Dodgers manager Don Mattingly is entering the final chapter of a three-year contract that he signed in 2010. So it’s time to start printing more pages.
According to beat writer Dylan Hernandez of the Los Angeles Times, Dodgers officials have spoken to Mattingly recently “about a new contract,” though there’s no hurry to get anything done this spring.
“We’ve talked to Don a lot about what he does and doesn’t want right now,” Dodgers chairman Mark Walter said Saturday at the team’s spring training complex in Arizona. “I think you might see something come up before the end of the year.”
Mattingly holds a 168-155 managerial record in his two seasons with the Dodgers. That’s all well and good, but the stakes are significantly higher now that the club boasts the largest payroll in the major leagues.
Mattingly does hold an option for 2014, but the Dodgers don’t want to pick it up quite yet.
The Cubs’ defense — or lack thereof this year — has been a topic of conversation as it could help explain why the team hasn’t played at the elite level it played at last year.
Manager Joe Maddon tried to go into detail about that but ended up channeling his inner Rex Ryan. Via CSN Chicago’s Patrick Mooney.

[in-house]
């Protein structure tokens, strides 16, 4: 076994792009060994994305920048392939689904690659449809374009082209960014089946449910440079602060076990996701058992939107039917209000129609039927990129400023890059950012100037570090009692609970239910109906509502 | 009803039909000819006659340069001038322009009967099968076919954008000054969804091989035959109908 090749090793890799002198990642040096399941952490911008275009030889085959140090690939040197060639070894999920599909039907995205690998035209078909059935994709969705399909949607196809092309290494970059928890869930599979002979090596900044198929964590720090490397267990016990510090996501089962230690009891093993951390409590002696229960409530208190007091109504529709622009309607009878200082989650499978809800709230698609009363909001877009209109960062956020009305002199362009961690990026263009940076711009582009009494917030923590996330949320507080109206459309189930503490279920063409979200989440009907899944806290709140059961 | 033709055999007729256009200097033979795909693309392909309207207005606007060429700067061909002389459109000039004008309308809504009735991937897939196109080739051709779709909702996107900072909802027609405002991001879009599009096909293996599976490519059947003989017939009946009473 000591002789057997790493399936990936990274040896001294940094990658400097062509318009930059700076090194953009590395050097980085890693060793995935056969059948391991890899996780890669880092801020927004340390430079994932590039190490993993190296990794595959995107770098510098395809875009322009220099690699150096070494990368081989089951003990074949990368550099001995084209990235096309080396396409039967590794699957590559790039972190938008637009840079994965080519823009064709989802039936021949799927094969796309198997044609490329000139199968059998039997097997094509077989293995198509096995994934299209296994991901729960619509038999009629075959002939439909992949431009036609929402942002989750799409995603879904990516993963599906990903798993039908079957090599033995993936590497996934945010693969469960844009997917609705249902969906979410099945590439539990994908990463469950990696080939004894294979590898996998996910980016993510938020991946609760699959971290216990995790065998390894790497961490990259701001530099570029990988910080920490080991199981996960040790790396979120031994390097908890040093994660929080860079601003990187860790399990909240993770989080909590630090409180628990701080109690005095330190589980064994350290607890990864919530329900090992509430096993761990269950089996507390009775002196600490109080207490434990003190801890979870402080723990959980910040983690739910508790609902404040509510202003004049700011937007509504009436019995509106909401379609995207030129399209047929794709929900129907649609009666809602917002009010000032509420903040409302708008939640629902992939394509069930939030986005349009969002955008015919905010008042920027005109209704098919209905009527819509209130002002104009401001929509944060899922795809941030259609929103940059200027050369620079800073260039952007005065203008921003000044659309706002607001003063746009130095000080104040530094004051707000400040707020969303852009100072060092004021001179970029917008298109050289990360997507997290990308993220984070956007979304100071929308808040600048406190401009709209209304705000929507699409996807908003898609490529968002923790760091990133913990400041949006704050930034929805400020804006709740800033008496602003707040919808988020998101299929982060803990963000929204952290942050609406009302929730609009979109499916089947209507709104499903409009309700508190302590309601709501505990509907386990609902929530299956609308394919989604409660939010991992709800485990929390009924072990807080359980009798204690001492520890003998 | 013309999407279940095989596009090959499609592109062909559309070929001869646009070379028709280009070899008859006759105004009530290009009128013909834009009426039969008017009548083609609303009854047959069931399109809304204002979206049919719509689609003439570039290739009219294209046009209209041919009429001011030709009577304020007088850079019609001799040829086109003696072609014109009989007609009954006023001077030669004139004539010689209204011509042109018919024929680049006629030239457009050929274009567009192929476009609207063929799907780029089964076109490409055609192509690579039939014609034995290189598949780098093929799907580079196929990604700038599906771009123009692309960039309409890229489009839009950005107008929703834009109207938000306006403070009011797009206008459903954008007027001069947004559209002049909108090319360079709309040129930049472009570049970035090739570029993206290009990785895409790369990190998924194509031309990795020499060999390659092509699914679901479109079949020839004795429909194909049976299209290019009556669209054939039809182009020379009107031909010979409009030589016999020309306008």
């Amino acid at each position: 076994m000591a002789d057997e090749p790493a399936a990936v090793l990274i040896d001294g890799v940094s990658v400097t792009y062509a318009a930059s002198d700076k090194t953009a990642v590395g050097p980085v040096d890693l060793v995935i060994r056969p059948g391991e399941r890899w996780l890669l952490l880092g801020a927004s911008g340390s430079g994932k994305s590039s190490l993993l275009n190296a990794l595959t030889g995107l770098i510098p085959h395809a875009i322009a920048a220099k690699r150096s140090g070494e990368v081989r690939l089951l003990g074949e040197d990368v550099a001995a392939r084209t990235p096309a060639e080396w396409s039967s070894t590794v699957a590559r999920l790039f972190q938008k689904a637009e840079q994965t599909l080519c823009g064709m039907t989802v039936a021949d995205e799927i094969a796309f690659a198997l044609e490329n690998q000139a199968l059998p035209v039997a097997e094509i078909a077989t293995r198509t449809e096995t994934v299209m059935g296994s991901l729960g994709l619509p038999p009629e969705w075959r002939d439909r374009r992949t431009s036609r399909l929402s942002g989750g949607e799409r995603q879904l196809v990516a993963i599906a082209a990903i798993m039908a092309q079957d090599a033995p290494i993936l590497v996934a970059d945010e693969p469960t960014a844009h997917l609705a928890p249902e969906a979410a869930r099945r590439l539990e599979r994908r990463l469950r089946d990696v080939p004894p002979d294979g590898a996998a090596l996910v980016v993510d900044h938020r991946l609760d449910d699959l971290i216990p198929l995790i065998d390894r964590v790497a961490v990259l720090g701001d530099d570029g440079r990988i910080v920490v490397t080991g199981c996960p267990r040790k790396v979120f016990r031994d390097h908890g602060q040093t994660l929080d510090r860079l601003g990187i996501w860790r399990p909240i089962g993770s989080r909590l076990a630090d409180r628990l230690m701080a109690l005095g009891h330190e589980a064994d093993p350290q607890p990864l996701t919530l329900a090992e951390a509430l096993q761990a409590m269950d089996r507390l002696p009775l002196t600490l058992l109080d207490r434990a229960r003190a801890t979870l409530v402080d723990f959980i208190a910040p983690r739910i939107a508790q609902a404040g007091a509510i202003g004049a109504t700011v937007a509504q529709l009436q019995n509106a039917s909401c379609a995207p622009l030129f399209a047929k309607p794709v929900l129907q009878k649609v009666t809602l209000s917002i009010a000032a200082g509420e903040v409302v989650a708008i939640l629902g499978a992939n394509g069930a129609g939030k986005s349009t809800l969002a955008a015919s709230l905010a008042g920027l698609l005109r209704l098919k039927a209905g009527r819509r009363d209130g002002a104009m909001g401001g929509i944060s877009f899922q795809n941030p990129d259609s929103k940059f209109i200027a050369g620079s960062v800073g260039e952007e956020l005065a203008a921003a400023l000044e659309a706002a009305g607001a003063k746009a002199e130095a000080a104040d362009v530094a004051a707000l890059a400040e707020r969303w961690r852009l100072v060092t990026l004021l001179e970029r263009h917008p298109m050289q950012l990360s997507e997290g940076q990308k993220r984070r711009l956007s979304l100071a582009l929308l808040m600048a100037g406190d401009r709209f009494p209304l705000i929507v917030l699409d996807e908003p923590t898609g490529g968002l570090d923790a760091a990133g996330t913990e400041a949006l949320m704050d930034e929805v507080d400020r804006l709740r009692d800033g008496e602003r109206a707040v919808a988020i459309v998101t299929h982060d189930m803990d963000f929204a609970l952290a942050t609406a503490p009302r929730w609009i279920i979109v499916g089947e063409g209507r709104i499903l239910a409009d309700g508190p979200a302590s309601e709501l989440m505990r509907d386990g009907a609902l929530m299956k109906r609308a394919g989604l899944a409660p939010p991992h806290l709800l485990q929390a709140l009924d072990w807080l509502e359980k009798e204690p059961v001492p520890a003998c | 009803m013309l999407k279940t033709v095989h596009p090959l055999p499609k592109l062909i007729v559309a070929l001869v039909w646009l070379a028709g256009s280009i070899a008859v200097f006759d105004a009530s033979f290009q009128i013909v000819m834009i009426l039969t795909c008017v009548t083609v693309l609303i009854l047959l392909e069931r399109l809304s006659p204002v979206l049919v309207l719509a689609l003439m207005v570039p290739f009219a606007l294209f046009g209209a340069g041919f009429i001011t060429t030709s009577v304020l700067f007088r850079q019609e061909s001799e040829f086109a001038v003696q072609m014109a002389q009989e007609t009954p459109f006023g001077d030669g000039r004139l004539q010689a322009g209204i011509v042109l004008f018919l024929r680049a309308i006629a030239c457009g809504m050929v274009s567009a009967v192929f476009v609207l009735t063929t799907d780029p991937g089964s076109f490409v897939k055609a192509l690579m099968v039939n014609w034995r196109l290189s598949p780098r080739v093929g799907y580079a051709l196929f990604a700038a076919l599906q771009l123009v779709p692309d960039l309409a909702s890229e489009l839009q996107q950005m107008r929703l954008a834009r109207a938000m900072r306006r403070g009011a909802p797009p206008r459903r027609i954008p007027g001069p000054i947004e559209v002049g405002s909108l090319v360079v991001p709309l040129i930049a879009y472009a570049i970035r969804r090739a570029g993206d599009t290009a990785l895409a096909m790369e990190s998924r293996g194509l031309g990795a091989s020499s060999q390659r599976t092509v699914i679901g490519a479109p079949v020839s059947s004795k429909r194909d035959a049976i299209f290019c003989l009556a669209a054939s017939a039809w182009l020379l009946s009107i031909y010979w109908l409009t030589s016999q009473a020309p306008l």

If, in the future, Joe Ross ever complains about a lack of run support, point to his first four starts of the 2017 season.
Ross started on April 19 in Atlanta against the Braves, on April 25 in Colorado against the Rockies, on April 30 at home against the Mets, and on May 23 at home against the Mariners. In those games, the Nats’ offense scored 14, 15, 23, and 10 runs respectively for a total of 62 runs, or an average of 15.5 per start. Ross was the pitcher of record for seven, eight, 10, and 10 runs for a total of 35 runs (8.75 runs per start), which would still make him the major league leader in run support by that restrictive standard.
Among qualified starters — Ross did not qualify — entering Tuesday’s action, the Rockies’ Antonio Senzatela led the way according to ESPN, averaging 7.11 runs of support in nine starts. The Rockies scored double-digit runs in only three of those starts, oddly enough.
Per the Nationals, the 62 runs of support for Ross is a major league record in a pitcher’s first four starts of a season.